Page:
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Re: [John Muir Trail] RE: Causes of Fatigue

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  • Frank D
    I don t think anyone has mentioned taking a zero day to recover during a hike. If you haven t heard the term it means a day off with no hiking. These are often
    Message 1 of 6 , Oct 2, 2013
      I don't think anyone has mentioned taking a zero day to recover during a hike. If you haven't heard the term it means a day off with no hiking. These are often taken during resupply stops but on trail zeros can be rewarding.
      On my first long hike in the Sierra I started northbound from Kennedy Meadows in August. It was very hot, I didn't hydrate enough and when I got over 10000 feet I was feeling really bad. I thought about bailing off the trail but decided to try a rest day. I dropped down in altitude and spent a full day resting, drinking and eating. It made all the difference and saved my hike. I felt great going up Forrester Pass. I was fortunate that I had planned for an extra day on that section so I could take the day off and finish as planned.
      By planning for an extra day of food you can take a day off at any time. For a SOBO JMT hike it would be difficult to carry the extra food on the last section between MTR and Whitney, but taking a zero or two early in the hike may allow you to recover a bit before starting that section.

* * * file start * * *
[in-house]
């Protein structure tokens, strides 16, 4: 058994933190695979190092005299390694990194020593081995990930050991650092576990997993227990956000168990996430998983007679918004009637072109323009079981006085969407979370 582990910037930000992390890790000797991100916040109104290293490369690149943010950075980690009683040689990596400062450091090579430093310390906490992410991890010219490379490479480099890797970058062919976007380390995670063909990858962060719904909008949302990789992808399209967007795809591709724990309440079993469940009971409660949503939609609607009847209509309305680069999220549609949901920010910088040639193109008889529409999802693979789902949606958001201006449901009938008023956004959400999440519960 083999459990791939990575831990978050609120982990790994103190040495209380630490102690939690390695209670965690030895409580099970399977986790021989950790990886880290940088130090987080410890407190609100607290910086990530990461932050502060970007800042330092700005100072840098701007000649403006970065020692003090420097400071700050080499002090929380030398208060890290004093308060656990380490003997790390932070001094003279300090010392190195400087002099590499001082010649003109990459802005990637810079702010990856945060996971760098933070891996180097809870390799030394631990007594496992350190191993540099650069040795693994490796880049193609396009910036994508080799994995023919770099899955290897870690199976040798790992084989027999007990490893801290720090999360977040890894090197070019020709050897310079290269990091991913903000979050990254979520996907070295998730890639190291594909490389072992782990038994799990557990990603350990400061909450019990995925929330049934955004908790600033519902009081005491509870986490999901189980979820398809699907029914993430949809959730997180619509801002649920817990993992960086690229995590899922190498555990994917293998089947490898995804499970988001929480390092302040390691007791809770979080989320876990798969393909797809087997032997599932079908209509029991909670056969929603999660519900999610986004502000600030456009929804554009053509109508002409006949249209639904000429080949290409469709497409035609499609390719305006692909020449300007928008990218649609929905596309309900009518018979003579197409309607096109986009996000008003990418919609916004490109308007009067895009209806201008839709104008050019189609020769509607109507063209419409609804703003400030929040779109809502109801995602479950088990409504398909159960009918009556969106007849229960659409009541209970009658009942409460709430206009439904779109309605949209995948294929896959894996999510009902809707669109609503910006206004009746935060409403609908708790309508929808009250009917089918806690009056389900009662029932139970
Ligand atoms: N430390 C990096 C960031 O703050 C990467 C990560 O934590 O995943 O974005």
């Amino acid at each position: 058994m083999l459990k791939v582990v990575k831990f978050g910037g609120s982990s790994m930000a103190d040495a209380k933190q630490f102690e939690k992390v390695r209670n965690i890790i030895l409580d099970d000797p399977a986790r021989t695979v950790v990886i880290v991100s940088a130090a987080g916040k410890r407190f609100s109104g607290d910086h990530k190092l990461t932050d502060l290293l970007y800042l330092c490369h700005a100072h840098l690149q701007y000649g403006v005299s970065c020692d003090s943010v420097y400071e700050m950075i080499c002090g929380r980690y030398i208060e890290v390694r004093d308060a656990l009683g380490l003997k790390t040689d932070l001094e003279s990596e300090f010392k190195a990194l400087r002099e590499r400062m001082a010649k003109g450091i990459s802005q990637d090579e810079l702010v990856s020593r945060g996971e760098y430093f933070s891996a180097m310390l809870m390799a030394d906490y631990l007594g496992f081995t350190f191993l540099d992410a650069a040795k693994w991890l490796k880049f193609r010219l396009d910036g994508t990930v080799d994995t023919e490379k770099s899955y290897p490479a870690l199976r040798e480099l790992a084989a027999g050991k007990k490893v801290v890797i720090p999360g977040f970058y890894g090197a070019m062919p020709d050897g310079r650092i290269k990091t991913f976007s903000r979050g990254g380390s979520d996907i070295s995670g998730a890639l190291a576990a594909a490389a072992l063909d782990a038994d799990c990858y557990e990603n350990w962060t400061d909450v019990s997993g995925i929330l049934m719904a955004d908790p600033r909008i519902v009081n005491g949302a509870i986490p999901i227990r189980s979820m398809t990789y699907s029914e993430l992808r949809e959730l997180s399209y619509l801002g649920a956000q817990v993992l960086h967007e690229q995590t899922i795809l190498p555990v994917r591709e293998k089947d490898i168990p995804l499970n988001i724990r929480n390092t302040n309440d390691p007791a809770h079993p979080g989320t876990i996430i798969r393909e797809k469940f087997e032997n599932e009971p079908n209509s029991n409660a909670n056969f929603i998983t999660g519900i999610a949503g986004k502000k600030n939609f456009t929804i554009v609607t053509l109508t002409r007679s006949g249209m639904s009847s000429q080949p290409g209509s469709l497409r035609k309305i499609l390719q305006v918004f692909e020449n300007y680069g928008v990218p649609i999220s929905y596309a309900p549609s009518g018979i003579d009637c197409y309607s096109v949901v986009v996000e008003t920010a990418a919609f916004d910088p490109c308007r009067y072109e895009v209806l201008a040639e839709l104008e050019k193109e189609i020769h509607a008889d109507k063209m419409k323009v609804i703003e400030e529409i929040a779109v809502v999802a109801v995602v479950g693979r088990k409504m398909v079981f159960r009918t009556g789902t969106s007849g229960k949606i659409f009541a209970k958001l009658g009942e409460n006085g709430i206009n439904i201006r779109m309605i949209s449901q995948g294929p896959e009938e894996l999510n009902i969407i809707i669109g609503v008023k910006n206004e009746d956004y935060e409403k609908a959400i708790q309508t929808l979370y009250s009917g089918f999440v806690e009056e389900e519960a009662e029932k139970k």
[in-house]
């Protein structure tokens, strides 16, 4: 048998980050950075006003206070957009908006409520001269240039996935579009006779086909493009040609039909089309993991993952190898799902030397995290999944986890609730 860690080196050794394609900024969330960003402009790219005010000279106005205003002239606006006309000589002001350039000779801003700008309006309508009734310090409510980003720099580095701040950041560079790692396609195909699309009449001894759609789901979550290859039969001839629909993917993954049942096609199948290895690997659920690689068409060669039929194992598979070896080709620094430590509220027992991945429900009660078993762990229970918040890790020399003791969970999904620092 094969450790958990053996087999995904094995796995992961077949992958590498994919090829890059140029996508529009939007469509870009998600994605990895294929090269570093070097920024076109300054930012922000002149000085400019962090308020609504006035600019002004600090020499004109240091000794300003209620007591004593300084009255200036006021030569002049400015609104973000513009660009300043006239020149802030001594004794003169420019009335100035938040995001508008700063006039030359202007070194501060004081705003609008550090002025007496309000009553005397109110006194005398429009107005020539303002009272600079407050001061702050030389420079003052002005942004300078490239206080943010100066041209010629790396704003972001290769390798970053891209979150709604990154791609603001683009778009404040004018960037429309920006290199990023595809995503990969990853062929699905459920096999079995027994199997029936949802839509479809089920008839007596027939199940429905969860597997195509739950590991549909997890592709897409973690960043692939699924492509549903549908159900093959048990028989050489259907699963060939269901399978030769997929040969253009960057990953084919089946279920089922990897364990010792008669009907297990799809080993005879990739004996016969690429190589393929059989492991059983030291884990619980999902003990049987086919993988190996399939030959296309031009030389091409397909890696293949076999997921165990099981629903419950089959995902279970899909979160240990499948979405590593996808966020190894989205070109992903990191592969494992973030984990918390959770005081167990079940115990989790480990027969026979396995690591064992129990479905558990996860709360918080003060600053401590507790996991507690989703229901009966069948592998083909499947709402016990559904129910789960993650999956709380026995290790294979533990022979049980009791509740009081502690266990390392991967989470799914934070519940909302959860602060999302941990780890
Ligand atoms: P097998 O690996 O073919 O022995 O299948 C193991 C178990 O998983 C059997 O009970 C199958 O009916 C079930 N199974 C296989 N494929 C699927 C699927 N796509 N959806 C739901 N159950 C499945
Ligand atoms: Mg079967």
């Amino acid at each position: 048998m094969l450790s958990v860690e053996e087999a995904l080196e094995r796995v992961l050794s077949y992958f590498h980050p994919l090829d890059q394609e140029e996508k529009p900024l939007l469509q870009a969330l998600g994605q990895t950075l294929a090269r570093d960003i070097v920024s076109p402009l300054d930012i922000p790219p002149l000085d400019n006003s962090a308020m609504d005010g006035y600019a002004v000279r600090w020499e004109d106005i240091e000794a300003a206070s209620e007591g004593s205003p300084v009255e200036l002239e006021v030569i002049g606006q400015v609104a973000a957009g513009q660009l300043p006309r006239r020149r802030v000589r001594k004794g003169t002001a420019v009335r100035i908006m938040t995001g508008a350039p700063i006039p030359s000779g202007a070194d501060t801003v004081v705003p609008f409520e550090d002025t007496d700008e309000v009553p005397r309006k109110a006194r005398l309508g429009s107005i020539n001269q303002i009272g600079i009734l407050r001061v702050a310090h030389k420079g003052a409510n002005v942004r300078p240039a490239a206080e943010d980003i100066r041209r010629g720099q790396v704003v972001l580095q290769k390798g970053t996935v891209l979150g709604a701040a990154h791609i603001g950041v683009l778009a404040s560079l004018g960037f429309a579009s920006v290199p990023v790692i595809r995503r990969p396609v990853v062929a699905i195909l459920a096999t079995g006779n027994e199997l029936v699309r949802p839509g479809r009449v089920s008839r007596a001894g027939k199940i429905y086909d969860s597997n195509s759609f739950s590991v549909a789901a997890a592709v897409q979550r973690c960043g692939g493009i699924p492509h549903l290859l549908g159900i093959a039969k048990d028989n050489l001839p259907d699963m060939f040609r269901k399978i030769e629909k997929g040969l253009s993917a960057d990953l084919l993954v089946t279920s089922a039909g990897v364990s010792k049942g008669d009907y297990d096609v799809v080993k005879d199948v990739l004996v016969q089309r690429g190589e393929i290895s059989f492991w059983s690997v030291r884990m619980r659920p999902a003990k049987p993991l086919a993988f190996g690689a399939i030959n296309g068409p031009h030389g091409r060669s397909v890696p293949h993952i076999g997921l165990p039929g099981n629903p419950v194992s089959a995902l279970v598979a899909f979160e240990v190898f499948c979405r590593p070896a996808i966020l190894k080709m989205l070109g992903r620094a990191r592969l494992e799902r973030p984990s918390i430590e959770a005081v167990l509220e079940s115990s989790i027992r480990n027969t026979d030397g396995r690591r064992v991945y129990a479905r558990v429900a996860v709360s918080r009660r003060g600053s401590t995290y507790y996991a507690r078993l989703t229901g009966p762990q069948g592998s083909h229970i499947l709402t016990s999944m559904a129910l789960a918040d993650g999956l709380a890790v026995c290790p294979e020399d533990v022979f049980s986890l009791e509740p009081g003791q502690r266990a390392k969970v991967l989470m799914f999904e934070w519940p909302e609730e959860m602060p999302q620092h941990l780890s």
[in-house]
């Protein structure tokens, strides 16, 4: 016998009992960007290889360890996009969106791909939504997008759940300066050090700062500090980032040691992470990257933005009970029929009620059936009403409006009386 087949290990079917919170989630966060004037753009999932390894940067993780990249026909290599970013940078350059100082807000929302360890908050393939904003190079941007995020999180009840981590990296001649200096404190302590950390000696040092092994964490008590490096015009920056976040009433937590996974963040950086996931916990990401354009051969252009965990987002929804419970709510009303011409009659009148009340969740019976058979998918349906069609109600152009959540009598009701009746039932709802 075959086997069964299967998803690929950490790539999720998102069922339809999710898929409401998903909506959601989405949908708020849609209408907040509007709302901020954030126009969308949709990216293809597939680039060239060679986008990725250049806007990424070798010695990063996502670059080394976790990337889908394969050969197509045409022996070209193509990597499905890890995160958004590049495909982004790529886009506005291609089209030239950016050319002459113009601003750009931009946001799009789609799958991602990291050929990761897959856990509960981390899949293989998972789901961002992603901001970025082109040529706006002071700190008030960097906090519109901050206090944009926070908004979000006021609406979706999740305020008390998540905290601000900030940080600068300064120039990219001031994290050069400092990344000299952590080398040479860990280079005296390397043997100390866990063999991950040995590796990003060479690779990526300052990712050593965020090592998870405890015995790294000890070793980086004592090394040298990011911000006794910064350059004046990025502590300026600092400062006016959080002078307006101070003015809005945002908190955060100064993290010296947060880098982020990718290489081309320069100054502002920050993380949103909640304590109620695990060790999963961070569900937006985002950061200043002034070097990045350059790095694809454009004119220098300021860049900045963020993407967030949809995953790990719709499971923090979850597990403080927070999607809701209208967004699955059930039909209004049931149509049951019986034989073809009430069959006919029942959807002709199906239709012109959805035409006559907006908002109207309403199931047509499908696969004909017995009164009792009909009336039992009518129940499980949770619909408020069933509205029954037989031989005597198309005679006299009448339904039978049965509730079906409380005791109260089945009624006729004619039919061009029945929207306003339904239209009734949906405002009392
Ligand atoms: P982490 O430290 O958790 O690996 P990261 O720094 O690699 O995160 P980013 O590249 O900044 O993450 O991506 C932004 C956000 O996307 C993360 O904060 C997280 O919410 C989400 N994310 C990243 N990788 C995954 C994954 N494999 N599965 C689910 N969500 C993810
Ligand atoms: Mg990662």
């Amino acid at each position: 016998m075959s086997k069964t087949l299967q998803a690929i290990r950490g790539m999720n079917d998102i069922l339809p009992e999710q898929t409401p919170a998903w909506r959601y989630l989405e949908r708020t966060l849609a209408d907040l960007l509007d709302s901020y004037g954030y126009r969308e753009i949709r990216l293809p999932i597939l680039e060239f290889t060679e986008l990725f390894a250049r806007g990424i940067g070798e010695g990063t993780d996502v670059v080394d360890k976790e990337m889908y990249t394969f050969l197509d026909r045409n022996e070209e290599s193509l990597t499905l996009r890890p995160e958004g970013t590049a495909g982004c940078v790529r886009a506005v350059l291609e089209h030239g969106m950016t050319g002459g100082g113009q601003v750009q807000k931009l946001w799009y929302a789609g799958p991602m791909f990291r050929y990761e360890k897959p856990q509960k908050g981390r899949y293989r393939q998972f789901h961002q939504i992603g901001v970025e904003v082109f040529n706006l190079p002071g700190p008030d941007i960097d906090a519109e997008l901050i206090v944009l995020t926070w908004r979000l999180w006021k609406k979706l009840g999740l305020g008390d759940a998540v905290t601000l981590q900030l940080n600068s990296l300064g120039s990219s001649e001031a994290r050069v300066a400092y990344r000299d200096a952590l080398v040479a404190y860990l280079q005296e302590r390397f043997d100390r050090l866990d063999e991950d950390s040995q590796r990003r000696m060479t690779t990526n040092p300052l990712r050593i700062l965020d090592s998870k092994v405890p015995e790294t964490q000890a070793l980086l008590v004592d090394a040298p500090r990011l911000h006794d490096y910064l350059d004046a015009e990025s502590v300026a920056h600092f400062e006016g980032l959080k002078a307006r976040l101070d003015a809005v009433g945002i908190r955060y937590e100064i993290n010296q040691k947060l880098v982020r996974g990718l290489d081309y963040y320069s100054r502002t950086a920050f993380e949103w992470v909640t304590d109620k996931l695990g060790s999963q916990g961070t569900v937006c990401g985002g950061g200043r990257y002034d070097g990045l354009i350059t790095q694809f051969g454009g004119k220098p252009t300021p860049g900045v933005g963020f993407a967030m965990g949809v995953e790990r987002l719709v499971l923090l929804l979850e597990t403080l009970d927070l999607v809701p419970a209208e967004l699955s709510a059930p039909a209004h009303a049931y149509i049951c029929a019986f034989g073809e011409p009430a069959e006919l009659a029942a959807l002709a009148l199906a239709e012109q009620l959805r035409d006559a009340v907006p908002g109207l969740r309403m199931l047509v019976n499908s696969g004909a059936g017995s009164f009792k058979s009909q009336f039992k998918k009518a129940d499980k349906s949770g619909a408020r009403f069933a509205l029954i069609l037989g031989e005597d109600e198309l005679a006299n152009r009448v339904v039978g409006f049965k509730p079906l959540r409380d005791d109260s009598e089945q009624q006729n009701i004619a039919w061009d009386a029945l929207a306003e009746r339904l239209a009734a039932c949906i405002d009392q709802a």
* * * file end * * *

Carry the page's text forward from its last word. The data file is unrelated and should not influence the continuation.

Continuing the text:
On Wed, Oct 2, 2013 at 9:06 AM, <hstroh@...> wrote:


      I agree all of these factors, including not enough breaks, plays into fatigue. It seems counter-intuitive, but we learned the hard way that to go farther we had to go slower. I feel much better when I expand my hiking day by starting earlier and walking at a slower pace. On my last trip I made coffee in camp while I packed up, and hit the trail pre-dawn. When the sun was up and I was warm I would stop and enjoy a leisurely breakfast.This provided a nice break and was far more pleasurable then plowing through a breakfast while cold in camp and not yet hungry. 


      ---In johnmuirtrail@yahoogroups.com, <jotslibrarylist@...> wrote:

      Thanks for bringing the other factors up.

      I would add one more factor: not taking enough breaks or rest stops. I had a compulsion to keep moving forward (another group member explained this phenomenon very succinctly in a trip report) and even turned down a nice cup of tea from fellow hikers (I really wanted one too!) because of it.

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